Trump’s chief Ohio lieutenant, Bob Paduchik, the president’s hand-picked Republican National Committee co-chairman, cast Kasich as “childish” and “insanely jealous” in an op-ed this month. In a subsequent interview ahead of Friday’s dinner, Paduchik repeatedly dismissed any suggestion that Ohio’s GOP is divided.

He added that the governor’s weekly diatribes against Trump on cable news make Kasich “look a little bit foolish.”

“If he wants to spend his last few months as governor the same way he spent the last year and a half, being the antagonist-in-chief, that’s entirely his business,” Paduchik told The Associated Press. “I wrote what I wrote because, like a lot of Republicans in Ohio, just regular Ohioans, I just got tired of it. You just get tired of the constant whining and complaining.”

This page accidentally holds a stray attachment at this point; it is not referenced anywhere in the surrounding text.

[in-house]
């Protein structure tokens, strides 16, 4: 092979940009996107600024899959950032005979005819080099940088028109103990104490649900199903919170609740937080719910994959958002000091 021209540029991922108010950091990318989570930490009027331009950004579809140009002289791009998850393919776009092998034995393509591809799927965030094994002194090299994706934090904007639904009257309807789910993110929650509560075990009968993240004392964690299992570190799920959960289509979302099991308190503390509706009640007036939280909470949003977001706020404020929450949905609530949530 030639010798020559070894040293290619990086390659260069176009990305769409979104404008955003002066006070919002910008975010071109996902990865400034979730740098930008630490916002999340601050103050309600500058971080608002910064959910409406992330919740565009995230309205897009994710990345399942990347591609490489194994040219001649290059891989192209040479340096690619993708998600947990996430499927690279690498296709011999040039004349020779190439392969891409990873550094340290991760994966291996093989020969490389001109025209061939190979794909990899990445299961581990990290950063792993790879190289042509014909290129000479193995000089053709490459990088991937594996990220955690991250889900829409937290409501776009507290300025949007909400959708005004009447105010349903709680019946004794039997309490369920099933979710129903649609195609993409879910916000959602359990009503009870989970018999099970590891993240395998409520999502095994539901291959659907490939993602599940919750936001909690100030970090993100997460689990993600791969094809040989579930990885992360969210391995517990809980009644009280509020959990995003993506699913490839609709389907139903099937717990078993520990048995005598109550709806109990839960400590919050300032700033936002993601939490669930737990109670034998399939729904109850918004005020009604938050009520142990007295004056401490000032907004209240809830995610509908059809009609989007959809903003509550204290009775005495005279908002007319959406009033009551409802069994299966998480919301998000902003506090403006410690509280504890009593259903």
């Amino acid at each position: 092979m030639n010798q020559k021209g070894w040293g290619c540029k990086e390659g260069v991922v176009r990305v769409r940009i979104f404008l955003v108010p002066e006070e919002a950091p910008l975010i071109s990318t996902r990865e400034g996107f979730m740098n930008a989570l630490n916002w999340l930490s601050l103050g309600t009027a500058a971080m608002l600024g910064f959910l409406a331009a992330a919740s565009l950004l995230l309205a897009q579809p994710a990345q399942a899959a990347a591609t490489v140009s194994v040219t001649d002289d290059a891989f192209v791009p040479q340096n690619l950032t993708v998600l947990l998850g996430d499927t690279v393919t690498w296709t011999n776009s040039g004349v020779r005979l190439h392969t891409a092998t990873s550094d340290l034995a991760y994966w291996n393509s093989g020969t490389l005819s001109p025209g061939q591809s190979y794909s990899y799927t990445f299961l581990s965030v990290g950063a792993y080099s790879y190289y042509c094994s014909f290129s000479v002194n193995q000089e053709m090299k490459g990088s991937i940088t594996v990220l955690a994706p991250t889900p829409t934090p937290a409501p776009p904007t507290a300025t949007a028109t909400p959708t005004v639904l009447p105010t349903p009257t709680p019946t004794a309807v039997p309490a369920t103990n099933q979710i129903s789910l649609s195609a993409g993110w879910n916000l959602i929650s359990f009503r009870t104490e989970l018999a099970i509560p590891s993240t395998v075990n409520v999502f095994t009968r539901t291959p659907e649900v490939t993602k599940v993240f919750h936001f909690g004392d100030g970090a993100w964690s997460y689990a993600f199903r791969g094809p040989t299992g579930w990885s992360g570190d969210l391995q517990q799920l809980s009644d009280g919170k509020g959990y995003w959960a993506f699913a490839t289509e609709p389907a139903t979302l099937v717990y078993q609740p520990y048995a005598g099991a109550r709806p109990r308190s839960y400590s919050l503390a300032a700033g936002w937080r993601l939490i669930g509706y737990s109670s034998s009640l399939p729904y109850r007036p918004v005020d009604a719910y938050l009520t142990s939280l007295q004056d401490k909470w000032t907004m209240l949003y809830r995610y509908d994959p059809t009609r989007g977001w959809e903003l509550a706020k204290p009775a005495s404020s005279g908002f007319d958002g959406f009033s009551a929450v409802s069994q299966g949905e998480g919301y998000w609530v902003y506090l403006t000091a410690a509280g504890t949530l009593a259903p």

Kasich, in a recent interview, said “people are getting sick and tired” of the partisan warfare coming out of the Trump White House. And he dismissed Trump’s popularity within the GOP as a byproduct of a shrinking party.

“We’re dealing with a remnant of the Republican Party,” said Kasich, who has not ruled out challenging Trump in a 2020 presidential primary.

As the feud burns deep, Ohio’s Republican candidate to succeed Kasich, Mike DeWine, is caught in the middle.

DeWine, a former senator and the current state attorney general, has tried to use his role as one of Ohio’s longest-serving and best-known politicians to rise above the infighting and embrace endorsements by both Kasich and Trump.